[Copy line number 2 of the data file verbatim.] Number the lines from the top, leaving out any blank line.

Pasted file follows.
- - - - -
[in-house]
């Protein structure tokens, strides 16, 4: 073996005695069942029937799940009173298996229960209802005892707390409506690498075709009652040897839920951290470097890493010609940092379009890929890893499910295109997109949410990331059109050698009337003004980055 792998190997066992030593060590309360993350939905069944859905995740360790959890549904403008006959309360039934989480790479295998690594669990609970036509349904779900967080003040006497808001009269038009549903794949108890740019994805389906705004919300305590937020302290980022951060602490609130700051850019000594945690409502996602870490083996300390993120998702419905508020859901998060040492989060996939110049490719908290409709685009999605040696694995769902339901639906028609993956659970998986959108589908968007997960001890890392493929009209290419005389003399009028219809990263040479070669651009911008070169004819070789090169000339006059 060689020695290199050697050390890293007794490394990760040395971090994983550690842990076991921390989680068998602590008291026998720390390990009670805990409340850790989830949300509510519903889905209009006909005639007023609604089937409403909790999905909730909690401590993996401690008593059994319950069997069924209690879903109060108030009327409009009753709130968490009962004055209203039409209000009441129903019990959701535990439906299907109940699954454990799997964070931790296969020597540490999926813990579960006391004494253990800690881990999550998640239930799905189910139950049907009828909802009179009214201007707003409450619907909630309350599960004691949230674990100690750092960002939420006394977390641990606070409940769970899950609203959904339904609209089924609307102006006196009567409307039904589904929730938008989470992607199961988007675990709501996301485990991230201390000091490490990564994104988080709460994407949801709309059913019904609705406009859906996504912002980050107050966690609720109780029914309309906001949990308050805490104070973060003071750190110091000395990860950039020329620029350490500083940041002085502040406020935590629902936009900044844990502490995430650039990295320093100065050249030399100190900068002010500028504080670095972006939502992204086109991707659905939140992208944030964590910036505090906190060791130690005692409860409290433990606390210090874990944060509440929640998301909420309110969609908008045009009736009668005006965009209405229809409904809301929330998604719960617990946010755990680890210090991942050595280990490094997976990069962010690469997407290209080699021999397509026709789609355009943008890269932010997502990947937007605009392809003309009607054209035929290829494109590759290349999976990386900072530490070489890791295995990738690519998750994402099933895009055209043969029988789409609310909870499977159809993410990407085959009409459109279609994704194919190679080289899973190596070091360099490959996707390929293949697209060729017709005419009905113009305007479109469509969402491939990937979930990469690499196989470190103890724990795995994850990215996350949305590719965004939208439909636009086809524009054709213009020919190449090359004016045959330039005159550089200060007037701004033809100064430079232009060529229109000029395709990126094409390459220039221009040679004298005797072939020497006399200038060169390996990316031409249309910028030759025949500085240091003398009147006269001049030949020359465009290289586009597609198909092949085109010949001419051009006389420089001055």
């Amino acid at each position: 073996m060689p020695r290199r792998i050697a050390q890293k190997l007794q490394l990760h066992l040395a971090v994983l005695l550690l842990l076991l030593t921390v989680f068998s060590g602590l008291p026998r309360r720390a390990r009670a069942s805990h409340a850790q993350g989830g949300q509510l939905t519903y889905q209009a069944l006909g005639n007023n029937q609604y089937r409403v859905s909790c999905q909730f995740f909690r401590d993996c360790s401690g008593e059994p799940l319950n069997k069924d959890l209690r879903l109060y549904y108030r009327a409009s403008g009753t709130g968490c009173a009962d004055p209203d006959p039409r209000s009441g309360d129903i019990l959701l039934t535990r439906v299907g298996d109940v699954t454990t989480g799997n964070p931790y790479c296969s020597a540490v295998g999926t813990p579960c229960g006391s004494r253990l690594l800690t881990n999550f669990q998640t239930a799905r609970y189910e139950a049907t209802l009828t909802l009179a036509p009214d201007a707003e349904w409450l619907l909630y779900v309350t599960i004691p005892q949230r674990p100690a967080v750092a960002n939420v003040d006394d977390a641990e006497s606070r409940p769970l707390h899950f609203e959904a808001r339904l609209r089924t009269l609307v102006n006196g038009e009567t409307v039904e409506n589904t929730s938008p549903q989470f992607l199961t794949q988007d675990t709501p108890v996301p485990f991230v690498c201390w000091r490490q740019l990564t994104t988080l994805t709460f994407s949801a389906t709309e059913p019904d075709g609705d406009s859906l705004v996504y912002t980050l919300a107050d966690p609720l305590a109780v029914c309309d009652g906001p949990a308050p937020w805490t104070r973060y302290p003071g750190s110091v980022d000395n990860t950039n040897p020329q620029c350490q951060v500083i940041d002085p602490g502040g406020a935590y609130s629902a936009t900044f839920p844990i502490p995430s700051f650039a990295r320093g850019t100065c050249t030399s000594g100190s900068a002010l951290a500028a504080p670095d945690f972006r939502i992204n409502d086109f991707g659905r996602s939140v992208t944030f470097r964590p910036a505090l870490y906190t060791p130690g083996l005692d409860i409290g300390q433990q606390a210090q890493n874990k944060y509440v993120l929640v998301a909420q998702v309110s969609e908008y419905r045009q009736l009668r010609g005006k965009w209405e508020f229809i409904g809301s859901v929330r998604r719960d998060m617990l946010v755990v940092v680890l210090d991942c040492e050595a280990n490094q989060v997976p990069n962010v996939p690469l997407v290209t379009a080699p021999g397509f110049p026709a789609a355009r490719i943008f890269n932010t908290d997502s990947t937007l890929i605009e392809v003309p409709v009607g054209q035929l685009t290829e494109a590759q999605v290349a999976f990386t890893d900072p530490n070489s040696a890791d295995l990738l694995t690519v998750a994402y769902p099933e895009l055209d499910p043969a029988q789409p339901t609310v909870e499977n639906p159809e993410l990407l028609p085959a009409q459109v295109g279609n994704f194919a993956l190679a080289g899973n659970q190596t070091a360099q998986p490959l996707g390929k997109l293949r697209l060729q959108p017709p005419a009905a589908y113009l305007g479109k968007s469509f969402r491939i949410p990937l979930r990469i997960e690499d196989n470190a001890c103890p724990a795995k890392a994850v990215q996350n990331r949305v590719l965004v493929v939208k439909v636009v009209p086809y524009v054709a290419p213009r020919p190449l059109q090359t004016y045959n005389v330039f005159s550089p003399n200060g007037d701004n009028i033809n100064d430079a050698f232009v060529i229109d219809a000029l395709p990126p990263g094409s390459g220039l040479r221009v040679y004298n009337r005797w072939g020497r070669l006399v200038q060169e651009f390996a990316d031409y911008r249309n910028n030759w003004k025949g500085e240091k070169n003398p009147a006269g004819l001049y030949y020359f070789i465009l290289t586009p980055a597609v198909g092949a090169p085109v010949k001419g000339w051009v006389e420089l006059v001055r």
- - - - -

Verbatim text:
């Protein structure tokens, strides 16, 4: 073996005695069942029937799940009173298996229960209802005892707390409506690498075709009652040897839920951290470097890493010609940092379009890929890893499910295109997109949410990331059109050698009337003004980055 792998190997066992030593060590309360993350939905069944859905995740360790959890549904403008006959309360039934989480790479295998690594669990609970036509349904779900967080003040006497808001009269038009549903794949108890740019994805389906705004919300305590937020302290980022951060602490609130700051850019000594945690409502996602870490083996300390993120998702419905508020859901998060040492989060996939110049490719908290409709685009999605040696694995769902339901639906028609993956659970998986959108589908968007997960001890890392493929009209290419005389003399009028219809990263040479070669651009911008070169004819070789090169000339006059 060689020695290199050697050390890293007794490394990760040395971090994983550690842990076991921390989680068998602590008291026998720390390990009670805990409340850790989830949300509510519903889905209009006909005639007023609604089937409403909790999905909730909690401590993996401690008593059994319950069997069924209690879903109060108030009327409009009753709130968490009962004055209203039409209000009441129903019990959701535990439906299907109940699954454990799997964070931790296969020597540490999926813990579960006391004494253990800690881990999550998640239930799905189910139950049907009828909802009179009214201007707003409450619907909630309350599960004691949230674990100690750092960002939420006394977390641990606070409940769970899950609203959904339904609209089924609307102006006196009567409307039904589904929730938008989470992607199961988007675990709501996301485990991230201390000091490490990564994104988080709460994407949801709309059913019904609705406009859906996504912002980050107050966690609720109780029914309309906001949990308050805490104070973060003071750190110091000395990860950039020329620029350490500083940041002085502040406020935590629902936009900044844990502490995430650039990295320093100065050249030399100190900068002010500028504080670095972006939502992204086109991707659905939140992208944030964590910036505090906190060791130690005692409860409290433990606390210090874990944060509440929640998301909420309110969609908008045009009736009668005006965009209405229809409904809301929330998604719960617990946010755990680890210090991942050595280990490094997976990069962010690469997407290209080699021999397509026709789609355009943008890269932010997502990947937007605009392809003309009607054209035929290829494109590759290349999976990386900072530490070489890791295995990738690519998750994402099933895009055209043969029988789409609310909870499977159809993410990407085959009409459109279609994704194919190679080289899973190596070091360099490959996707390929293949697209060729017709005419009905113009305007479109469509969402491939990937979930990469690499196989470190103890724990795995994850990215996350949305590719965004939208439909636009086809524009054709213009020919190449090359004016045959330039005159550089200060007037701004033809100064430079232009060529229109000029395709990126094409390459220039221009040679004298005797072939020497006399200038060169390996990316031409249309910028030759025949500085240091003398009147006269001049030949020359465009290289586009597609198909092949085109010949001419051009006389420089001055």